- Religions and Empires (I)
- Religions and Empires (II)
- Conflict Resolution and Negotiation
- Political Economy of Peace and War
- Thesis Preparation
All courses are 3 credit courses
Religion and Empires (I)
The course provides students with a systematic knowledge and understanding of religious topography and religious history of Rome, Italy and the Mediterranean. It explores various religious traditions from the foundation of Rome to the Protestant Reformation. The focus is on topics related to the ancient Etruscan religion, Roman religious beliefs and practices, Judaism, Christianity and Islam, as traditions that shaped to a significant extent the cultural and political history of Rome, Italy and Europe. Students will also learn about the cultural, social and political impact of these religious traditions on the later development of Europe and the Western world in general. This course enables students to choose elective courses and helps them design their own academic profile, which best suits their research interests and future careers.
Religion and Empires (II)
The course offers students an insight into the religious landscape of Rome, Italy and Europe, from the Protestant Reformation to the present. The course is designed to provide students with a thorough knowledge and understanding of religious topography and religious history in modern (post-Medieval) times. The course covers the period from the Protestant Reformation to the present. The course explores topics related to the role of religion in modern, secular societies, and complex interactions between religion, culture and politics in modern and postmodern times.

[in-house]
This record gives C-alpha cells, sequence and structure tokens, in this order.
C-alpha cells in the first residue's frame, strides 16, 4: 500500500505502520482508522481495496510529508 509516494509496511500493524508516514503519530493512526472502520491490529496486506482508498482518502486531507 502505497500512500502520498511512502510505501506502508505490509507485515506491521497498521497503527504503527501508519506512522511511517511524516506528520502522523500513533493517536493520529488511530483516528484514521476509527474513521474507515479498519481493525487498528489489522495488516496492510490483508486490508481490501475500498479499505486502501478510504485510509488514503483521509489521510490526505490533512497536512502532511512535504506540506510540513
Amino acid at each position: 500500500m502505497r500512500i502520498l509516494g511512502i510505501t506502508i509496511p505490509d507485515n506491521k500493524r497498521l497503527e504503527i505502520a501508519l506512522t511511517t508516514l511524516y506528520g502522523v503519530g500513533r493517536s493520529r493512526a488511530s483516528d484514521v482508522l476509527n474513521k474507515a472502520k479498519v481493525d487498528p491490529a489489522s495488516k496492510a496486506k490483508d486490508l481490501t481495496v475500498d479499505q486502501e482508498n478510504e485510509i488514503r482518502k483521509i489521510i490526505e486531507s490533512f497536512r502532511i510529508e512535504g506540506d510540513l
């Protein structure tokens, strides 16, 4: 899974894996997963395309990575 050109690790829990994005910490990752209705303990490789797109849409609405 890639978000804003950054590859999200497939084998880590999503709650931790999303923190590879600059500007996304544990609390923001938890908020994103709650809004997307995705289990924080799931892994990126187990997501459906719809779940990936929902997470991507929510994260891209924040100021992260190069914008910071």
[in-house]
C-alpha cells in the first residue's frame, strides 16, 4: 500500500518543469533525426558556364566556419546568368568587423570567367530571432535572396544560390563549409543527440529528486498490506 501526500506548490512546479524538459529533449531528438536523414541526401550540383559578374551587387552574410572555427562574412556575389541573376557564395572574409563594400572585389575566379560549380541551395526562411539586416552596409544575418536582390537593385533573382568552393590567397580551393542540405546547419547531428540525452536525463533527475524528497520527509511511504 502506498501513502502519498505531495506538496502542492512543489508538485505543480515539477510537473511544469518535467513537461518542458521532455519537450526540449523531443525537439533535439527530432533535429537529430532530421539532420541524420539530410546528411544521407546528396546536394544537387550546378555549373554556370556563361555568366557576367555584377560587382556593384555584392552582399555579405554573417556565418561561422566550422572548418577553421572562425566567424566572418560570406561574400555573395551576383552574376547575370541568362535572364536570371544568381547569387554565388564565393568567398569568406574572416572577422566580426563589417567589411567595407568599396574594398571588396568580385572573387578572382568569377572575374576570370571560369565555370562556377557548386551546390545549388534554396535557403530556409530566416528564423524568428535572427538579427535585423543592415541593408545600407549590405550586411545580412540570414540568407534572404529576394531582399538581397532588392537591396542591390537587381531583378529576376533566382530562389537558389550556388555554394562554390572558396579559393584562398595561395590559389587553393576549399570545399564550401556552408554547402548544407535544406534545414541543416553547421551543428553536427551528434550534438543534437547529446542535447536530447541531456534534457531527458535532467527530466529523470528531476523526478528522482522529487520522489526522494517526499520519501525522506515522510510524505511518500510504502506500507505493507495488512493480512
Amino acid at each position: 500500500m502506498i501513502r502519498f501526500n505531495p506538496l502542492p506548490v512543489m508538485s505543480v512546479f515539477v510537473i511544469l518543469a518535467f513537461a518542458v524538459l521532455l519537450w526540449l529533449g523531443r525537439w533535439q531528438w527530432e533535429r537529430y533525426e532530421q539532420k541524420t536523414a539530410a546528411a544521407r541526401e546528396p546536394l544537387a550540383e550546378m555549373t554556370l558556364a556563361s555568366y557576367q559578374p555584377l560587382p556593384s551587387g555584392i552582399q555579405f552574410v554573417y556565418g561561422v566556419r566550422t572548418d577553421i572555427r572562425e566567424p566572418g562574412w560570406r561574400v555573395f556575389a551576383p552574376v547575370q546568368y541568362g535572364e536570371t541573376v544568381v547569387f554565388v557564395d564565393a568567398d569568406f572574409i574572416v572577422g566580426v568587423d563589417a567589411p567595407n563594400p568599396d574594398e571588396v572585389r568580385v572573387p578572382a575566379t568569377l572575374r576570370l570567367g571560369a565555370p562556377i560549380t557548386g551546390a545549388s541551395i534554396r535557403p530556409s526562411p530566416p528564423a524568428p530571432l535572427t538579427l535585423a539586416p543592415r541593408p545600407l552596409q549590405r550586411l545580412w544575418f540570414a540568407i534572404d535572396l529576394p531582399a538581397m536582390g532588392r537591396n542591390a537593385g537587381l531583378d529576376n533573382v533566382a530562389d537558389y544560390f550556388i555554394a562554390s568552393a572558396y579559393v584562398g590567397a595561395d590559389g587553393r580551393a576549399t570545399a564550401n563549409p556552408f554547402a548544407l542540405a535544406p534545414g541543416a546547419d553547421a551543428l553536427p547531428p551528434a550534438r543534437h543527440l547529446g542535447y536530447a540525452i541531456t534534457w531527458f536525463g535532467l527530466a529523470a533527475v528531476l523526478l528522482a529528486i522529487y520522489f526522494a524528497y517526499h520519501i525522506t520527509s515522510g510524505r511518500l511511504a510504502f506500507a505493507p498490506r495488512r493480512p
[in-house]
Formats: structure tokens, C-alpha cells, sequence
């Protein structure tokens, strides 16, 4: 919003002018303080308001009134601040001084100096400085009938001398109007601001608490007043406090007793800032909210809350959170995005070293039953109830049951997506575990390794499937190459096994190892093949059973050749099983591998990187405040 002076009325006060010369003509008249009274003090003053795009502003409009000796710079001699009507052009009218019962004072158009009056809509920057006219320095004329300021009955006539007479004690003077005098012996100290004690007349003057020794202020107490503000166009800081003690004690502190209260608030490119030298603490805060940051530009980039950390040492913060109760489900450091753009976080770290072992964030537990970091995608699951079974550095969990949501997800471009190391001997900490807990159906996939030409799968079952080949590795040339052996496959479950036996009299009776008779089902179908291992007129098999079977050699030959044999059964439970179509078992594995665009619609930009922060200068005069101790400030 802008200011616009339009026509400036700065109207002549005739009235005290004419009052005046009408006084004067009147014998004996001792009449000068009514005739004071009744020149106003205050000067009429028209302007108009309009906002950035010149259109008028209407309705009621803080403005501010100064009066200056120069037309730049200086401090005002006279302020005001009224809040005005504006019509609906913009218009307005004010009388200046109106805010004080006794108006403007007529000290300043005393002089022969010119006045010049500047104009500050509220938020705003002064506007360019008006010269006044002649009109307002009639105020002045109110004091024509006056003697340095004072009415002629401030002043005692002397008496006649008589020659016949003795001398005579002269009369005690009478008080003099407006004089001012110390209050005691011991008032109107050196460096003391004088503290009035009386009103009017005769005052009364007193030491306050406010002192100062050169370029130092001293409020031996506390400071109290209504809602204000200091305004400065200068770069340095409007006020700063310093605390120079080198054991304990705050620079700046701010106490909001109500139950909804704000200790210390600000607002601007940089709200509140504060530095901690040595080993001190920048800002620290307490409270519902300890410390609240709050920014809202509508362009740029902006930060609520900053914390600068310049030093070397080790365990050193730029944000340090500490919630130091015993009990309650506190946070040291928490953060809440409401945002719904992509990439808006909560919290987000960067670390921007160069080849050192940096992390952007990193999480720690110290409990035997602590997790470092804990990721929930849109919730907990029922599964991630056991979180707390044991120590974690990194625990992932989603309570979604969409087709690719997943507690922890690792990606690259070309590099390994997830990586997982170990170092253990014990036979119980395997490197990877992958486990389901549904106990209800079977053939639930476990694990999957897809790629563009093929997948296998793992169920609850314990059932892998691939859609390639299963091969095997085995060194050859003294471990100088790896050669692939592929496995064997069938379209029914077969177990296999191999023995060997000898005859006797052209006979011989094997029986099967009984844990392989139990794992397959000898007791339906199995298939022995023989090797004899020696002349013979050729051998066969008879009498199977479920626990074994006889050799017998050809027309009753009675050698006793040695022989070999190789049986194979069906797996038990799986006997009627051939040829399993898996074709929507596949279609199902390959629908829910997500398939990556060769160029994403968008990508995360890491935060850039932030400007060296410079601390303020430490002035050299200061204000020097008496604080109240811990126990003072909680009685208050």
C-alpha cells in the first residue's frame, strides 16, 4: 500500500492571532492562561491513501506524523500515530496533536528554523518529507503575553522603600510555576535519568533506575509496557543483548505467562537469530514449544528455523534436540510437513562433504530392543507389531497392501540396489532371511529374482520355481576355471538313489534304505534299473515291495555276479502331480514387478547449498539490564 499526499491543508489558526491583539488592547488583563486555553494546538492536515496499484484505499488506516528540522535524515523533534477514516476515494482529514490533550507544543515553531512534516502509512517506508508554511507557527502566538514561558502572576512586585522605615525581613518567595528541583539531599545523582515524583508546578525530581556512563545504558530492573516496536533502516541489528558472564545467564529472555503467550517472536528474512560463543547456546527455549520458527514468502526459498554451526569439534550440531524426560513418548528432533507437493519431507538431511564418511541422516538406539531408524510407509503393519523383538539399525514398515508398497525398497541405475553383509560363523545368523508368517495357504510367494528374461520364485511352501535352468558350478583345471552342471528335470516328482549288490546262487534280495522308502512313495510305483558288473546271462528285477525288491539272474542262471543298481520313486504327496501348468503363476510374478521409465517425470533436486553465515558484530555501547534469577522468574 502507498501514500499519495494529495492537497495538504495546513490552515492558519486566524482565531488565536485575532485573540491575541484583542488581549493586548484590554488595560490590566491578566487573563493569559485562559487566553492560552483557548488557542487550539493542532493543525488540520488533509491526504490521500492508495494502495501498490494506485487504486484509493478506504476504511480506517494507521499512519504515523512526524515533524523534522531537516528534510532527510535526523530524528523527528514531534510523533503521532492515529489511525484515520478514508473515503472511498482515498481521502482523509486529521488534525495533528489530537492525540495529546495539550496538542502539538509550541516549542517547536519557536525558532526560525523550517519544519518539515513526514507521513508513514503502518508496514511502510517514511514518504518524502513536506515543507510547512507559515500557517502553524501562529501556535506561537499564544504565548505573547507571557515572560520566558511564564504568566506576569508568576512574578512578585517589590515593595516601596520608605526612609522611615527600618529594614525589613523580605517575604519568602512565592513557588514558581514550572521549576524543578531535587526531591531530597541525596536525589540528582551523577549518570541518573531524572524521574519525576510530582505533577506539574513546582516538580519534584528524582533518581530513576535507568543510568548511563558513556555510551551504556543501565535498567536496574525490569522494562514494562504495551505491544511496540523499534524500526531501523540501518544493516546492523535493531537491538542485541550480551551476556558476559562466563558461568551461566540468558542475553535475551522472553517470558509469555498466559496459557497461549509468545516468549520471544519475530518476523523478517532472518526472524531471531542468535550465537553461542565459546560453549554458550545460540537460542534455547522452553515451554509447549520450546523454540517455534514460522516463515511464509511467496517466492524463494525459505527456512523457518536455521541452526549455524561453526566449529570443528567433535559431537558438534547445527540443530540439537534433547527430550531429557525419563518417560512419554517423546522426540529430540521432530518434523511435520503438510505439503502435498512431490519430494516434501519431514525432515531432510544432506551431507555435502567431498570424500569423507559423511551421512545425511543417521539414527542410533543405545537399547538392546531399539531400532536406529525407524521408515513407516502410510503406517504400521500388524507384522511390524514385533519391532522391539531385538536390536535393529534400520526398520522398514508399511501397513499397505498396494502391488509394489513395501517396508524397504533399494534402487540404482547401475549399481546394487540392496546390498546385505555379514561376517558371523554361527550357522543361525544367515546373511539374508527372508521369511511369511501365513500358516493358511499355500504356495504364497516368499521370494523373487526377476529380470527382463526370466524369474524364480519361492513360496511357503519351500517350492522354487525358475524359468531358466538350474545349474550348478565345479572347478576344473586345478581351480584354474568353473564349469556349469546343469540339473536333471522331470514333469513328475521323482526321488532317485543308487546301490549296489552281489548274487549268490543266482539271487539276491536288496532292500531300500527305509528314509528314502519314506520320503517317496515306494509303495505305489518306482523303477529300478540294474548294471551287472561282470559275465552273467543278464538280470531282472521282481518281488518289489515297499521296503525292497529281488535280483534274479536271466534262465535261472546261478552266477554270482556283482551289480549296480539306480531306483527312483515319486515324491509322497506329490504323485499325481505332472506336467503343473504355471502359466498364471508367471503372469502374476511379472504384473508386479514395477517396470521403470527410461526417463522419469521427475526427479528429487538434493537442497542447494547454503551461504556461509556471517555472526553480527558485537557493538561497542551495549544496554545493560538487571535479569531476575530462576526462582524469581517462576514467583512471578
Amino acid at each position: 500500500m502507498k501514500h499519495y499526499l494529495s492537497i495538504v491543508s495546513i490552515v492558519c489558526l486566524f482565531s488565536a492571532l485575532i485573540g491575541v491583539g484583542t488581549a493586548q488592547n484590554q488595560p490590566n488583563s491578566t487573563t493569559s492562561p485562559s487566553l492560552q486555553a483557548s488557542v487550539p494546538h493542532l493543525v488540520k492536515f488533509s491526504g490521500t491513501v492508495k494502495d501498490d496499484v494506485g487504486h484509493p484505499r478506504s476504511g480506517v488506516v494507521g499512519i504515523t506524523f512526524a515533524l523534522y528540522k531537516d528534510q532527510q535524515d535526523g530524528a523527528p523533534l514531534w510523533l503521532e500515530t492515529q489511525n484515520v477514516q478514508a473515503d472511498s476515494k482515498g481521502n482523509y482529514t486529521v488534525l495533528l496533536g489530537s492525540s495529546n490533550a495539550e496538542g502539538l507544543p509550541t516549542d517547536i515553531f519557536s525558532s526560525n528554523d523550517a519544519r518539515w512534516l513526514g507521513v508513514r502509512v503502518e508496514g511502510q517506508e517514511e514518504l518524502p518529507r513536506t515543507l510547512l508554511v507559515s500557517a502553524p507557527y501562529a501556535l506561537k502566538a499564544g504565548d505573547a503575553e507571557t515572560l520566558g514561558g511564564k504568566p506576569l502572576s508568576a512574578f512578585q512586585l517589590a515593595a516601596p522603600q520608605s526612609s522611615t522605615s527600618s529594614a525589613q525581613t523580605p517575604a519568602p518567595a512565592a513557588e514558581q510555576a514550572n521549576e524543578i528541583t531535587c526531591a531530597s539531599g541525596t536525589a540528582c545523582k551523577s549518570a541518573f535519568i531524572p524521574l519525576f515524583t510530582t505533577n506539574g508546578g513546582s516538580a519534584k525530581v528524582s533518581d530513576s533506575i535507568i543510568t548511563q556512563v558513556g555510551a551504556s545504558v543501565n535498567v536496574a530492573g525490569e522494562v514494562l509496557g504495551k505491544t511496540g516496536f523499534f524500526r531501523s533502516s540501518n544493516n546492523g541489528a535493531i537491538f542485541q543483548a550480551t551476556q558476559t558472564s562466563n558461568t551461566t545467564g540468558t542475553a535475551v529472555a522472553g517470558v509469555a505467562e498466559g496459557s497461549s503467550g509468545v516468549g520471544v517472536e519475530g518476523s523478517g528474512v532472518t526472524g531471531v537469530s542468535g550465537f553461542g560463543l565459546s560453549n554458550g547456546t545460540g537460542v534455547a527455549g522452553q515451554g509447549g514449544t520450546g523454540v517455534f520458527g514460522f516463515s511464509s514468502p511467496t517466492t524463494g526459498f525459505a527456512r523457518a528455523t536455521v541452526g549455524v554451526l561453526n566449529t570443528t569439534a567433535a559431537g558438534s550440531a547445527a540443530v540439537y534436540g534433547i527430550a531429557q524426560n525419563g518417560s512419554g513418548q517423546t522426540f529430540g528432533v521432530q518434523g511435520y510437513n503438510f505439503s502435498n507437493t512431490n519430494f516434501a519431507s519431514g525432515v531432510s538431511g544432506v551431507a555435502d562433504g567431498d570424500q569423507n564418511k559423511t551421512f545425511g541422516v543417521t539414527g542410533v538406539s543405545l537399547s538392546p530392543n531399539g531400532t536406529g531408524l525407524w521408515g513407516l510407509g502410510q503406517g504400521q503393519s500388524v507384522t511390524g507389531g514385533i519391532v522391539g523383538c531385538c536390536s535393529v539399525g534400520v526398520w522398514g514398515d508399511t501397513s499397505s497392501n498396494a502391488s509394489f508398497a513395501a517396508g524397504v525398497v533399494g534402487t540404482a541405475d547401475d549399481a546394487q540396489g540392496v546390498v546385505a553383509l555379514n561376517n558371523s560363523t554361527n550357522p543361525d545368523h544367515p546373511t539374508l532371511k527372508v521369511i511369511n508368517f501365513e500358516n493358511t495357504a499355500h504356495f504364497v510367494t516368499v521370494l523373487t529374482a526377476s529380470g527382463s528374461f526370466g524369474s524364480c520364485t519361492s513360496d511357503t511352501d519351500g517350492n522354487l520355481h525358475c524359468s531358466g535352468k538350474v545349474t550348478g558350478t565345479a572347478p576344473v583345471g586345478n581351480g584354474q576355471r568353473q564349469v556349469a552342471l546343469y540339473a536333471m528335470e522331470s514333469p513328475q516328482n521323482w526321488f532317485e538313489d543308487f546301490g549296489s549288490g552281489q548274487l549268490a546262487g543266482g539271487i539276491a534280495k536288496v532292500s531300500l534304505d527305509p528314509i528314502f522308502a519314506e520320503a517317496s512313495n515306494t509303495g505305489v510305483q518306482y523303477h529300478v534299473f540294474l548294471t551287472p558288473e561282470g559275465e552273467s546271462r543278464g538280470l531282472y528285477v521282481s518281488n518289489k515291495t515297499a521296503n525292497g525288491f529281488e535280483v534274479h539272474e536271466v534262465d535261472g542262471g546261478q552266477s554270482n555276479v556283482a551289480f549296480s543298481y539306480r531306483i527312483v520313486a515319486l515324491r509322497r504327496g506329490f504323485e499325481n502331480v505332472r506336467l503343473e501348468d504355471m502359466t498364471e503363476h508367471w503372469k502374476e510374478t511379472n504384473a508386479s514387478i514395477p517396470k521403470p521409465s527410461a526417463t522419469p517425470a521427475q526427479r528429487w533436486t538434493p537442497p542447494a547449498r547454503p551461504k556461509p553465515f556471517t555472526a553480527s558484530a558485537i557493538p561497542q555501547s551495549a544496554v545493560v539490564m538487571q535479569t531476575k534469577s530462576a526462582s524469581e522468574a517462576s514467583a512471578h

Conflict Resolution and Negotiation
Conflict is part of daily life: it can be destructive as well as constructive but it needs to be dealt with productively. Resolution is a collaborative process by which differences are handled and outcomes are jointly agreed by the interested parties. It is the transformation of the relationship and situation such that solutions are sustainable and self-correcting in the long term. This course will introduce the student to conflict, the cause, how it happens and why it occurs. Techniques and methods to approach, manage and resolve will be introduced, including good listening and communication skills. Various forms of intervention will be examined and applied: negotiation from a humanitarian perspective with armed groups, using selected case studies, will be examined and applied in depth.
Political Economy of War and Peace
This course focuses on the international political and economic aspects of conflicts from WWII up to today. It explores the concepts of Empire and Hegemony in the contemporary international affairs. The course also investigates various theories and strategies to avoid conflicts, such as hegemonic stability theory, balancing between major powers, cooperation within international institutions, trade integration, or socialization of norms and principles.
The absence of a major war on a global scale does not indicate the presence of peace, since conflicts and competitions take place on a different level (through, for instance, trade wars, sanctions, boycotts, embargos, etc.). In addition to that, global actors in contemporary international political economy (ranging from states, religious and non-governmental organizations, to multinational corporations, arm dealers, transnational extremist organizations, etc.) often have competing objectives when waging the costs and benefits of war and peace. Only when the actors of conflicts, and the political economy factors that drive them are addressed, can one understand the conditions of resolving the conflicts and promote peace.
This course prepares students for their M.A. thesis. Classes are designed to help students,
through seminar discussions, to define their own field of research for their MA thesis. The
purpose of this seminar is also to teach students how to formulate a problem statement, and
how to choose an adequate methodological approach, which will lead to a solid structure and
successful completion of their MA thesis. Students will report on their progress and discuss with
other students methodological issues and difficulties that they may face during the preliminary
work on their thesis.